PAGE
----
The Supreme Court on Monday overturned a ruling by Massachusetts’s highest court that upheld a state law prohibiting the possession of stun guns.

The justices, in an unsigned and bare-bones opinion, said the Massachusetts Supreme Judicial Court misread their ruling in the landmark case District of Columbia v. Heller. That 2008 decision said the Second Amendment provided an individual right to gun ownership and provided guidance on what kinds of weapons were covered.

The Supreme Court has been considering a petition to accept the Massachusetts case for months, and its disposition Monday raised questions about whether it was decided differently because of the death of Justice Antonin Scalia.

The court’s 1 1 /2 -page per curium decision said the Massachusetts justices erred in several ways in ruling that stun guns, which produce a non-lethal electrical charge, were not covered by the Heller decision. The justices sent the case back for additional work but did not specifically overturn the Massachusetts law.

Justice Samuel A. Alito Jr. filed a 10-page concurrence that criticized the “grudging” opinion written by his colleagues and said the court should have struck down the law. This raised the prospect that Alito’s concurrence might once have been the court’s opinion but that it no longer had five votes on the now eight-member court.

The case involves Jaime Caetano, who bought a stun gun as a means of self-defense against her abusive former boyfriend. Although she never used it, she threatened him with it when he approached her one night as she left work.

Stun guns are allowed in the vast majority of states but banned in Massachusetts and a few others. Caetano was arrested and tried, and the Massachusetts court upheld the conviction.

That decision “does a grave disservice to vulnerable individuals like Caetano who must defend themselves because the state will not,” Alito wrote.

Alito said “each step” of the Massachusetts court’s reasoning was wrong.

“The state court repeatedly framed the question before it as whether a particular weapon was ‘in common use at the time of enactment of the Second Amendment,’ ” Alito wrote. “In Heller, we emphatically rejected such a formulation. We found the argument ‘that only those arms in existence in the 18th century are protected by the Second Amendment’ not merely wrong, but ‘bordering on the frivolous.’ ”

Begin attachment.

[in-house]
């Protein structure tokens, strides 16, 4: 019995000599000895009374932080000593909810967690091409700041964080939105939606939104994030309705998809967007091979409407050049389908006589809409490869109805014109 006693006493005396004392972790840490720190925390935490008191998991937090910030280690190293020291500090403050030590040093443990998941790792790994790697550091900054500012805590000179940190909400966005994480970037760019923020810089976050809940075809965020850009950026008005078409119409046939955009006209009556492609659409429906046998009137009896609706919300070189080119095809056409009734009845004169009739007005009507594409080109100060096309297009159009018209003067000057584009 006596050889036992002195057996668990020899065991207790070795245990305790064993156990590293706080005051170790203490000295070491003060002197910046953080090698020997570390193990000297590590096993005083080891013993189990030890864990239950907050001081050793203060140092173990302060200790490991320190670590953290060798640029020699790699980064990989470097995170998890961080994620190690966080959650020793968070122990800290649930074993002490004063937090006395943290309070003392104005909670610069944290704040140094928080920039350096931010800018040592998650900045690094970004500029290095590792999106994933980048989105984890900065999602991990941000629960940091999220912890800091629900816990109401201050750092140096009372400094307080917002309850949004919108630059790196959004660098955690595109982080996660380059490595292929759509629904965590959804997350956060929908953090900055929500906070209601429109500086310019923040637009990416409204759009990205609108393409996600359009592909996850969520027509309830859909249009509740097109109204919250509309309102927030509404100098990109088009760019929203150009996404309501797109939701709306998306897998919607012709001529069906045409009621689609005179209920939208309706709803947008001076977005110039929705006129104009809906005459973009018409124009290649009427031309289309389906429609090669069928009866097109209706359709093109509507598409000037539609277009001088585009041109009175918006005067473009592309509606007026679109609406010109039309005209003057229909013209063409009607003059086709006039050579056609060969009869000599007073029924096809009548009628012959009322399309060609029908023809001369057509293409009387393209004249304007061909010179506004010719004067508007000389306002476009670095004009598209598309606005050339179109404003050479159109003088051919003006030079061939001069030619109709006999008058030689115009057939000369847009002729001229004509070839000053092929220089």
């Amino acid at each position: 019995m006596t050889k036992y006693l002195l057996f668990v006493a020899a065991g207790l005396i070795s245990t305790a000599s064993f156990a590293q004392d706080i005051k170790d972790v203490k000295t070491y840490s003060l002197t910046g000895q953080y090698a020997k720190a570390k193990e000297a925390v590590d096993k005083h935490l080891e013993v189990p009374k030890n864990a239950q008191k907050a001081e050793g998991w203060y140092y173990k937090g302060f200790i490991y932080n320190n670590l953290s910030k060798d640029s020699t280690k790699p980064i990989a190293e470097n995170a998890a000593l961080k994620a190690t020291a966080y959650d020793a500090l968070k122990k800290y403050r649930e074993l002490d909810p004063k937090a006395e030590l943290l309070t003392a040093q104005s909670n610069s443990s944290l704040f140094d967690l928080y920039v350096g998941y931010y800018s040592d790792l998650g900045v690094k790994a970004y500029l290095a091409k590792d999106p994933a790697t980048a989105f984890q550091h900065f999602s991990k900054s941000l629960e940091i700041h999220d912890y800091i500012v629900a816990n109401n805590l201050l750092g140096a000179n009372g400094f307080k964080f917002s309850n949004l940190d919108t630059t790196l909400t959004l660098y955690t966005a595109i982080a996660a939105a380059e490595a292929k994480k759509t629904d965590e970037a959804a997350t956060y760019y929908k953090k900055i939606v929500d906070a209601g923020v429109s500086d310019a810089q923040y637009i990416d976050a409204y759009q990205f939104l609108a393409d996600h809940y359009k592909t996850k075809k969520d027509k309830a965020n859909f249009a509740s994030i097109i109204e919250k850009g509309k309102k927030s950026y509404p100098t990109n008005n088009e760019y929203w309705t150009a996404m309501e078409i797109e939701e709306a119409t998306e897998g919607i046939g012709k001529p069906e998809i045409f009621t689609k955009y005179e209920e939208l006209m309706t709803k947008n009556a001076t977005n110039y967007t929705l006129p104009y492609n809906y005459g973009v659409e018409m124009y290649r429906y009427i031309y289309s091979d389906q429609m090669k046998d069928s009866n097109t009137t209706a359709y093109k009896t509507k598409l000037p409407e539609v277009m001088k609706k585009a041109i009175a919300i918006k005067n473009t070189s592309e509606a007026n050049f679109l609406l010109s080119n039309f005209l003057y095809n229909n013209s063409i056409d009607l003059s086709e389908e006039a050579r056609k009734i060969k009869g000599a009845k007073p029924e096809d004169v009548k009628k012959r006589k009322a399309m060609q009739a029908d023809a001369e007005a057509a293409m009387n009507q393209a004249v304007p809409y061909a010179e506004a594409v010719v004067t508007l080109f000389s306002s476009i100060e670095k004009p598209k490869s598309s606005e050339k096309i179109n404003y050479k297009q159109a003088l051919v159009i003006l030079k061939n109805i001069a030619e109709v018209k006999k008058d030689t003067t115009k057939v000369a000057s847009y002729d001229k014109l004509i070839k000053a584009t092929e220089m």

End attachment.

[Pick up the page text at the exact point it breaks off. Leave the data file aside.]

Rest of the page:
Alito added: “Electronic stun guns are no more exempt from the Second Amendment’s protections, simply because they were unknown to the First Congress, than electronic communications are exempt from the First Amendment, or electronic imaging devices are exempt from the Fourth Amendment.”

He said the weapons must be both “dangerous and unusual” to be questionable.

“While less popular than handguns, stun guns are widely owned and accepted as a legitimate means of self-defense across the country,” Alito said. “Massachusetts’ categorical ban of such weapons therefore violates the Second Amendment.”

Alito said there was no need for his colleagues to return the case to the Massachusetts court.

“If the fundamental right of self-defense does not protect Caetano, then the safety of all Americans is left to the mercy of state authorities who may be more concerned about disarming the people than about keeping them safe,” Alito wrote.

Alito’s concurrence was joined by Justice Clarence Thomas. Thomas and Scalia in the past criticized their colleagues for not accepting challenges to gun restrictions that gun rights proponents have said violate Heller.

Since Scalia’s death Feb. 13, Thomas and Alito have been more outspoken in disagreeing with their colleagues about whether to accept certain cases.

While only Thomas signed on to Alito’s concurrence Monday, that is not an indication that other justices did not at one time agree with it.

The case is Caetano v. Massachusetts.